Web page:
This was at a time when most people could not read or write. Hence the average jewish male was much more eligable for employment in a clerical position than the average male in the population as a whole.

      The higher salaries conferred in clerical positions leads in turn to
  • by randumspin (902235) on Thursday September 08, 2005 @11:25PM (#13515572)
    Creatures from Another world? The past? The present?

    Why yes. Take a look over there. Its the horseshoe crab, one of natures "living fossils". Even if you don't have a saltwater reef aquarium, you may notices roaches in your friends apartment...perhaps a sign that he doesn't clean up well enough or perhaps a sign that life will persist.

    Evolution occurs as long as it is beneficial, to the organism in question or to its general environment. The oceans haven't presented enough of a change from way back when for the horseshoe crab and many other species to modify its design. Similarly, cockroaches are pretty good at finding corners and crevices to hide in and scavange, thus they have not needed change their modus operandi or physical design.

    Humans are in an entirely different environment. In fact it is said that we are the only species which controls and modifies their environment. As such, it is a natural conclusion that as long as the environment and conditions are variable, evolution will continue to progress...always looking for that perfect design for life that maximizes its ability to persist.

  • by tji (74570) on Thursday September 08, 2005 @11:38PM (#13515670)
    As others mentioned, half of the evolution process is missing.. there is no selection of better traits. Everyone lives, thrives, and reproduces regardless of their genetic adaptations (or quality).

    So, we still have the genetic randomization going on, resulting in differences in humans. But, then what happens? All the strains of humans just keep going.

    Does this result in the spectrum of humans spreading increasingly wider, so eventually subjects at two extremes barely resemble the same species?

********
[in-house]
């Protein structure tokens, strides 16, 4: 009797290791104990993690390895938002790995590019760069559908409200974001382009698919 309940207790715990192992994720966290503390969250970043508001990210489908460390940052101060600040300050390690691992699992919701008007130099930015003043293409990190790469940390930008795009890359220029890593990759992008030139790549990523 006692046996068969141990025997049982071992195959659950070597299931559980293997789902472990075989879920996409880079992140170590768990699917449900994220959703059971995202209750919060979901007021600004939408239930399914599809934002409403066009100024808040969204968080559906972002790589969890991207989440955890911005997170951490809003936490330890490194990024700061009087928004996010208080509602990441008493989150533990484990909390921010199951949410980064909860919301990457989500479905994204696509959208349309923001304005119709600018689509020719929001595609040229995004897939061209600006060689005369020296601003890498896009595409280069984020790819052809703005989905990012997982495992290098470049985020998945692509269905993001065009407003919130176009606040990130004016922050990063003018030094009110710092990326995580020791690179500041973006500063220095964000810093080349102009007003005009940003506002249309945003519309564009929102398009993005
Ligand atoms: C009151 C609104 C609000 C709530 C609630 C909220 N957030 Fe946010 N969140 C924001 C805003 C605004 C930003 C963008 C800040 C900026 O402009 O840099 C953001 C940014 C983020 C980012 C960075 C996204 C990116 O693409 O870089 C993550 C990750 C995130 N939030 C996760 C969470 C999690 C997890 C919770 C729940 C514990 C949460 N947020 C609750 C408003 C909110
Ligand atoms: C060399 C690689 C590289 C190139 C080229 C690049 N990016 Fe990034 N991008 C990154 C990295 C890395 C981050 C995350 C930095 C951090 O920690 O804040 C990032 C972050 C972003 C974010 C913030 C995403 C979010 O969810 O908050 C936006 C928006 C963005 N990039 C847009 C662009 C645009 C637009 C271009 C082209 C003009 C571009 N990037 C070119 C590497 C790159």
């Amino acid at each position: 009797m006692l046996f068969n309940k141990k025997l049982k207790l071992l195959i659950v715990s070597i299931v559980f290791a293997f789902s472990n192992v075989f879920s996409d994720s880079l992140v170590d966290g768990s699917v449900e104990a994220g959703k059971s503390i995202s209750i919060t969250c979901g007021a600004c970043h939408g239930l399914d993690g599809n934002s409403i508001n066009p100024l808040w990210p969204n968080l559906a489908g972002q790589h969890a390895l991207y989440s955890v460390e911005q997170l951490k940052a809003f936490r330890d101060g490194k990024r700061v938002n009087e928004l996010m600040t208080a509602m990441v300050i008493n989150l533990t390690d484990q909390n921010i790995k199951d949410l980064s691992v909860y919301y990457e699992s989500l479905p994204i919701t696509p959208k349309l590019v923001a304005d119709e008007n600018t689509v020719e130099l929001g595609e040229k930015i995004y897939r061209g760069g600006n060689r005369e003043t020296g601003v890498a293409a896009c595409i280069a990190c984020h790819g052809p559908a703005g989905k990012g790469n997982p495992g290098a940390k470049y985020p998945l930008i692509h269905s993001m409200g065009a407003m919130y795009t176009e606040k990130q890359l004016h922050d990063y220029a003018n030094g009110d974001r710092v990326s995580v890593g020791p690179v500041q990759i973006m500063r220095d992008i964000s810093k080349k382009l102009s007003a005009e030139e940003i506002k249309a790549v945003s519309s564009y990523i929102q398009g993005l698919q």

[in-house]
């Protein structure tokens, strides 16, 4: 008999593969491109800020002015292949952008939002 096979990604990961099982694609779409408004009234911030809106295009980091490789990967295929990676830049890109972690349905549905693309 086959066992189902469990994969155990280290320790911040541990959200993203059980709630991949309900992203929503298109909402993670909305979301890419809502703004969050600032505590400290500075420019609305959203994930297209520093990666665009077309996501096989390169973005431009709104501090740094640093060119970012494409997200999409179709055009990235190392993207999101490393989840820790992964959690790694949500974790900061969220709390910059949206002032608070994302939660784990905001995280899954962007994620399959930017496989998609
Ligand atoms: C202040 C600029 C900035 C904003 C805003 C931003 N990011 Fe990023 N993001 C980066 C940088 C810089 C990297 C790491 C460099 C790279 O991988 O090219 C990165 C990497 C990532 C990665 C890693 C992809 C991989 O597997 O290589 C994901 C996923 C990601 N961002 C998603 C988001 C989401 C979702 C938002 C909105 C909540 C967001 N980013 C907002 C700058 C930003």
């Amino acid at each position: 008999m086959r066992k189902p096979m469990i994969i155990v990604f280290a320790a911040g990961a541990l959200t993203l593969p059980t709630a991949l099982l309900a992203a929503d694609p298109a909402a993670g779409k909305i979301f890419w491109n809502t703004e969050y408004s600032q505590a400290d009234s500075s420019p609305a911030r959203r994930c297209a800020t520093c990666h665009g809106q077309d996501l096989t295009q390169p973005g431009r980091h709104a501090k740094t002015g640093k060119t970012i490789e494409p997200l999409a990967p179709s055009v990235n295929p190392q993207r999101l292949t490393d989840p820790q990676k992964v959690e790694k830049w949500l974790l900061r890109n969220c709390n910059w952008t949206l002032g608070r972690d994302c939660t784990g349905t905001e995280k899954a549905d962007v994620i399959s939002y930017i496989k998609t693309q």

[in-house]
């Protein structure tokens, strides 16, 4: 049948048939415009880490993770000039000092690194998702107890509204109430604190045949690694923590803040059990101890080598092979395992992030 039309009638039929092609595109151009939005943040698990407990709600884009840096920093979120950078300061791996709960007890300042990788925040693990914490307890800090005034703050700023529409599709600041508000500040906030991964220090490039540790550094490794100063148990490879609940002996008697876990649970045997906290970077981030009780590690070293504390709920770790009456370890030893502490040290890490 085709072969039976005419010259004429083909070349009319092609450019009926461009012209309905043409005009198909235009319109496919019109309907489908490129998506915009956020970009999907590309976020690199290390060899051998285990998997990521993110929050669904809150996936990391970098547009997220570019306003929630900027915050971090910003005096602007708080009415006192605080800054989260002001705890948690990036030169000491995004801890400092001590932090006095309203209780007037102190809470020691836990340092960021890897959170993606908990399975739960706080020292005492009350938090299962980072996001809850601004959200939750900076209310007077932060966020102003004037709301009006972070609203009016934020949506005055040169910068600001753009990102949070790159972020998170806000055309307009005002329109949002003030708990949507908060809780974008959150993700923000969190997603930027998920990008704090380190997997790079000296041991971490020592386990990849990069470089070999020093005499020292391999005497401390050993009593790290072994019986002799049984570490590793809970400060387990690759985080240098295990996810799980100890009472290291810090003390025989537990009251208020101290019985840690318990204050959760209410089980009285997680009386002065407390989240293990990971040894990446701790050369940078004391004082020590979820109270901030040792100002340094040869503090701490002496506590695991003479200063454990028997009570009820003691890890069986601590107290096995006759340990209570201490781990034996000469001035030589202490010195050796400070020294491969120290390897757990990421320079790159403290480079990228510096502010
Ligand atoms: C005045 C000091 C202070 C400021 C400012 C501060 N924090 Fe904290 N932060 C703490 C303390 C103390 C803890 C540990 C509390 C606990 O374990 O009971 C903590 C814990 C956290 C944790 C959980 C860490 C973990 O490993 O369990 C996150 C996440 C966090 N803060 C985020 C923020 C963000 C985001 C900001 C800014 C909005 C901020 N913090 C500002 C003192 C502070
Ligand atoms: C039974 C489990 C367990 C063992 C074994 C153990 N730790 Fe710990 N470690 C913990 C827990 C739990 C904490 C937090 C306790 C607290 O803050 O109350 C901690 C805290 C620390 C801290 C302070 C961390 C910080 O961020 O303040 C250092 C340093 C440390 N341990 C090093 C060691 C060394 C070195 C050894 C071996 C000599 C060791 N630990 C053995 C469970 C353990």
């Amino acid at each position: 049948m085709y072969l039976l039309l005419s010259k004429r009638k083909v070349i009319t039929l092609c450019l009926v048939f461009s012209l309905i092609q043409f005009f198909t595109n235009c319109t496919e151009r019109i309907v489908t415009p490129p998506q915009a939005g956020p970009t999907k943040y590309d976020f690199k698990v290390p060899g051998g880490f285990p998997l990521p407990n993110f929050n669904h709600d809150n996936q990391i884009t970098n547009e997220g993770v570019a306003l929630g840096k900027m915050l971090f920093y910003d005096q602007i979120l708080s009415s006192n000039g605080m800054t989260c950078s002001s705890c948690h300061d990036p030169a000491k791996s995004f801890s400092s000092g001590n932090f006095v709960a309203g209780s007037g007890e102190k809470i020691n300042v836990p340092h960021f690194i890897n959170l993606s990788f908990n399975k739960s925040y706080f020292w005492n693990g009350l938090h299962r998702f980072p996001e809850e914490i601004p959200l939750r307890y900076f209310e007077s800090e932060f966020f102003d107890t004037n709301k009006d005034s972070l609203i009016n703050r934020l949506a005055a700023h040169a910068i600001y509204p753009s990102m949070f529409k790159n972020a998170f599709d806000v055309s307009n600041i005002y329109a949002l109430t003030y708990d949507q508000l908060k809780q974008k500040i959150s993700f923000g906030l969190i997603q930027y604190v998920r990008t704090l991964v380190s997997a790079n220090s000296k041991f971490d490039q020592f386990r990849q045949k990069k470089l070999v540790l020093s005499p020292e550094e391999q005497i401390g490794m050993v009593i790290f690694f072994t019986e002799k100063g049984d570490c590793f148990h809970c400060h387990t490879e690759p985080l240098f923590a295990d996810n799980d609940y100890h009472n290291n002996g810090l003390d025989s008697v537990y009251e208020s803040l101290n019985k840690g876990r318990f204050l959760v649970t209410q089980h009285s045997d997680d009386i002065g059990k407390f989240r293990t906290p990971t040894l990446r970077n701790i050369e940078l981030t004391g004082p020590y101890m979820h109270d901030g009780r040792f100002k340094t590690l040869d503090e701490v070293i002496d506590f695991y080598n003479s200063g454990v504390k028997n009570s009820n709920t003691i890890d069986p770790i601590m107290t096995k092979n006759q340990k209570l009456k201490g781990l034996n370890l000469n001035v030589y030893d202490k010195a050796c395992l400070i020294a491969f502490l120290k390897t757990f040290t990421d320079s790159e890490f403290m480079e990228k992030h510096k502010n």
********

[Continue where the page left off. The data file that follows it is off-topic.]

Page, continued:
Will any noticeable branching happen? In previous evolution, one group survived and thrived, replacing members without an adaptation. Now, since the others still survive, and the difference between the weak and strong won't result in a dramatic difference in results for either group. Probably not anything recognizable outside the normal differences between tall & short, thin & fat, smart & dumb.
  • by adolfojp (730818) on Friday September 09, 2005 @12:08AM (#13515839)
    There can be no evolution without natural selection. We have tampered with natural selection.

    Technology has given people with hereditary conditions like diabetes and nearsightedness the same chance to pass its genes to the next generation.

    We are a weaker race because of it. Not that I am complaining ;-)

    Cheers,
    Adolfo
  • by M3number3 (814865) on Friday September 09, 2005 @12:12AM (#13515872)
    What exactly the role of modern medicine and civilization will eventually have on the overall evolution humans. Others have speculated about aspects of this, but my curiosity revolves around whether or not we (as a species) are preventing our own evolution by treating genetic diseases. Evolution is always triggered by a genetic change - with changes which make the species stronger carrying on and those which weaken the species eventually being eliminated. So what happens when a child is born with a genetic "defect" which, for lack of a better term, we simply don't understand. Do we treat that child, do we actively affect his/her ability to develop and thus prevent the eventual forking of the human species? This is somewhat thought provoking because I don't think any of us are smart enough to know the answer. The flip side of this argument, of course, is what to do when we are able to purposely engineer a superior branch of the human species. I'm not talking about changing eye or hair color, but rather our ability to create a "super human". Lastly, many folks believe that while human evolution may have slowed, it will likely make its presence known in a more significant way once we establish colonies in space. Imagine not the 1st or 2nd generations conceived and born in zero or reduced gravity (such as that in a space station, deep space craft, or even on Mars), but rather the 100th or even 1000th generation. Surely at some point these "humans" will have evovled traits which enhance their ability to survive and thrive in this new environment. Interesting stuff for sure.